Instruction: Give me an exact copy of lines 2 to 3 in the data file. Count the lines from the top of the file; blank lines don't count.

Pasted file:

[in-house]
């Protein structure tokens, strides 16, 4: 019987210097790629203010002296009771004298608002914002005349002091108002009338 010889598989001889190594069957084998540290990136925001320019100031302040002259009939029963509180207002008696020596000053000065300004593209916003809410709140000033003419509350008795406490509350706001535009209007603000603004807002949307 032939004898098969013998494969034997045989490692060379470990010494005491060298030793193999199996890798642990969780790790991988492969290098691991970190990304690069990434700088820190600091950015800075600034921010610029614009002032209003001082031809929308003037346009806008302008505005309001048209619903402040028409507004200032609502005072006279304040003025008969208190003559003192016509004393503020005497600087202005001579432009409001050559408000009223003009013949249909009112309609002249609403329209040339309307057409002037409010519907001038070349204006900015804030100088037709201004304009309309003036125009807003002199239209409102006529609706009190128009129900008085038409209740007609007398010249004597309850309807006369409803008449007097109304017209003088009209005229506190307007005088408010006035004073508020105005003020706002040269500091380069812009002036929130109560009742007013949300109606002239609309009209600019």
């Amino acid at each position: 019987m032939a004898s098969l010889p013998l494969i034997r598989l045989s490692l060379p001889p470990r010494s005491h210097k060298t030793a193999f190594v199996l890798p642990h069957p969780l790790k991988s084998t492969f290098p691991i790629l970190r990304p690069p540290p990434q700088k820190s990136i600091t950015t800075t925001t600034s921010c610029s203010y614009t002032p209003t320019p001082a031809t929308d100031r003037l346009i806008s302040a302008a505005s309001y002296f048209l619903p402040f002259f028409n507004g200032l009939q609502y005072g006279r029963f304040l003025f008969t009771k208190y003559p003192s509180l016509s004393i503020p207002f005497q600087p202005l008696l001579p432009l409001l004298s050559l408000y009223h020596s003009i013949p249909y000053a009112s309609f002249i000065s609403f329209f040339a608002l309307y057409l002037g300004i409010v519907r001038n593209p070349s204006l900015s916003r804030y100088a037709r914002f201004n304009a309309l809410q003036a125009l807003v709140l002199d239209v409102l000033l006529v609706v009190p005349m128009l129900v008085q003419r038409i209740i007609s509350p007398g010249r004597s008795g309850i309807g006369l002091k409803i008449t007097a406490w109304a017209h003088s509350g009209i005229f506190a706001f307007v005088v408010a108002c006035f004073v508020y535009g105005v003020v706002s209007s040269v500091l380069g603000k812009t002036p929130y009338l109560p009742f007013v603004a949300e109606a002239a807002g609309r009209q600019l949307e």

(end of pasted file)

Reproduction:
């Protein structure tokens, strides 16, 4: 019987210097790629203010002296009771004298608002914002005349002091108002009338 010889598989001889190594069957084998540290990136925001320019100031302040002259009939029963509180207002008696020596000053000065300004593209916003809410709140000033003419509350008795406490509350706001535009209007603000603004807002949307 032939004898098969013998494969034997045989490692060379470990010494005491060298030793193999199996890798642990969780790790991988492969290098691991970190990304690069990434700088820190600091950015800075600034921010610029614009002032209003001082031809929308003037346009806008302008505005309001048209619903402040028409507004200032609502005072006279304040003025008969208190003559003192016509004393503020005497600087202005001579432009409001050559408000009223003009013949249909009112309609002249609403329209040339309307057409002037409010519907001038070349204006900015804030100088037709201004304009309309003036125009807003002199239209409102006529609706009190128009129900008085038409209740007609007398010249004597309850309807006369409803008449007097109304017209003088009209005229506190307007005088408010006035004073508020105005003020706002040269500091380069812009002036929130109560009742007013949300109606002239609309009209600019």
């Amino acid at each position: 019987m032939a004898s098969l010889p013998l494969i034997r598989l045989s490692l060379p001889p470990r010494s005491h210097k060298t030793a193999f190594v199996l890798p642990h069957p969780l790790k991988s084998t492969f290098p691991i790629l970190r990304p690069p540290p990434q700088k820190s990136i600091t950015t800075t925001t600034s921010c610029s203010y614009t002032p209003t320019p001082a031809t929308d100031r003037l346009i806008s302040a302008a505005s309001y002296f048209l619903p402040f002259f028409n507004g200032l009939q609502y005072g006279r029963f304040l003025f008969t009771k208190y003559p003192s509180l016509s004393i503020p207002f005497q600087p202005l008696l001579p432009l409001l004298s050559l408000y009223h020596s003009i013949p249909y000053a009112s309609f002249i000065s609403f329209f040339a608002l309307y057409l002037g300004i409010v519907r001038n593209p070349s204006l900015s916003r804030y100088a037709r914002f201004n304009a309309l809410q003036a125009l807003v709140l002199d239209v409102l000033l006529v609706v009190p005349m128009l129900v008085q003419r038409i209740i007609s509350p007398g010249r004597s008795g309850i309807g006369l002091k409803i008449t007097a406490w109304a017209h003088s509350g009209i005229f506190a706001f307007v005088v408010a108002c006035f004073v508020y535009g105005v003020v706002s209007s040269v500091l380069g603000k812009t002036p929130y009338l109560p009742f007013v603004a949300e109606a002239a807002g609309r009209q600019l949307e």